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Has the "right to assemble" (US 1st Amendment) ever been shown to apply to just two persons? I was just wondering if it had ever been applied to as few as two persons. (Or even one person in fact.) I wonder if that's still an open question or can one or two people "assemble"? What constitutes "assembly"?

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    How would it even be possible to infringe your right to assemble with yourself? – cpast May 25 '16 at 15:07
  • @cpast To be fair, the text doesn't say anything about the right to assemble with anyone, only the right to assemble in relation to the right to petition, so the question isn't as trivial to write off. – user3851 May 25 '16 at 16:24
  • @Dawn doesn't an assembly require at least two elements (i.e., people)? The right for one person to go somewhere is the right of freedom of movement, not the right of assembly. – phoog May 25 '16 at 18:03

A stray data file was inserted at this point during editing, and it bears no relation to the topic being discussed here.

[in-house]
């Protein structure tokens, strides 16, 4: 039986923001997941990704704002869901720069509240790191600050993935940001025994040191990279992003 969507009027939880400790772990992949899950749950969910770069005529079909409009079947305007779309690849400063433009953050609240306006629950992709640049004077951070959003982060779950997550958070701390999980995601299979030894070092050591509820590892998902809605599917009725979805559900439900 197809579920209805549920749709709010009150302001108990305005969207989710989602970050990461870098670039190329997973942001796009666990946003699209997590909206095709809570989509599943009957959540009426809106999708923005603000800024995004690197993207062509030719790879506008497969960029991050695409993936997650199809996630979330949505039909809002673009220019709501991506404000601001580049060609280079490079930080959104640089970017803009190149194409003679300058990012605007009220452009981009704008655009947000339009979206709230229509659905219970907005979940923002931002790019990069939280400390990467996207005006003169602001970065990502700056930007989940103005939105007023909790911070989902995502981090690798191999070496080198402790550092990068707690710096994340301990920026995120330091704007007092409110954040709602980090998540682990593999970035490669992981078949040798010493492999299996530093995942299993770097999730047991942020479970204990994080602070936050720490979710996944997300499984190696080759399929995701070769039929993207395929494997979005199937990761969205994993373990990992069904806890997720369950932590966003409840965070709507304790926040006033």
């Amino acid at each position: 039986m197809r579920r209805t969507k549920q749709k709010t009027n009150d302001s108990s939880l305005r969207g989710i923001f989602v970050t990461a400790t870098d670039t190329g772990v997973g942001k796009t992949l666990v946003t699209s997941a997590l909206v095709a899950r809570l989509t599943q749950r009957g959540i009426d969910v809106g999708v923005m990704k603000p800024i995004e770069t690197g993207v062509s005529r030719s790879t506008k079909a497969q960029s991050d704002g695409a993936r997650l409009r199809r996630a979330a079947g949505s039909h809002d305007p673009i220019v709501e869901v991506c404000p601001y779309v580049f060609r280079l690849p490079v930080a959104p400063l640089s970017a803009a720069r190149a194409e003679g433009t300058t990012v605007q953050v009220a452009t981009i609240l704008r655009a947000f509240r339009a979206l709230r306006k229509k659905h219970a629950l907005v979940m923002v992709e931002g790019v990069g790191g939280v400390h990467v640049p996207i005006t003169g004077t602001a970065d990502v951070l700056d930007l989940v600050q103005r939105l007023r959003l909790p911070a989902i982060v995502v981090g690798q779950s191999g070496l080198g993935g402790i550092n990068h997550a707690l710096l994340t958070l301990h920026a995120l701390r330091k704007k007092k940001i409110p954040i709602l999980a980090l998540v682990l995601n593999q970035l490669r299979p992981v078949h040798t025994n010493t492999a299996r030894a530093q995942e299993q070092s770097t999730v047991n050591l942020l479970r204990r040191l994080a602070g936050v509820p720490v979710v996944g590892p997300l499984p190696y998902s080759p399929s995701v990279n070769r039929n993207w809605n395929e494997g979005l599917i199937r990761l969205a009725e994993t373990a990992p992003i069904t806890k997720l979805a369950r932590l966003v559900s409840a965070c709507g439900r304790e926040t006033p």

• @phoog You've just restated the question. I'm working on an answer. And you're right, the right for one person to go somewhere doesn't implicate the right to assemble. – user3851 May 25 '16 at 18:16
  • @Dawn I haven't exactly restated the question. The question is whether the right to assemble can apply to one or two persons. I am challenging your statement that "the text doesn't say anything about the right to assemble with anyone" because I believe that the definition of "assemble" necessarily implies "with at least one other person." I would argue that two people can exercise a right to assemble, but one person cannot. – phoog May 25 '16 at 18:58

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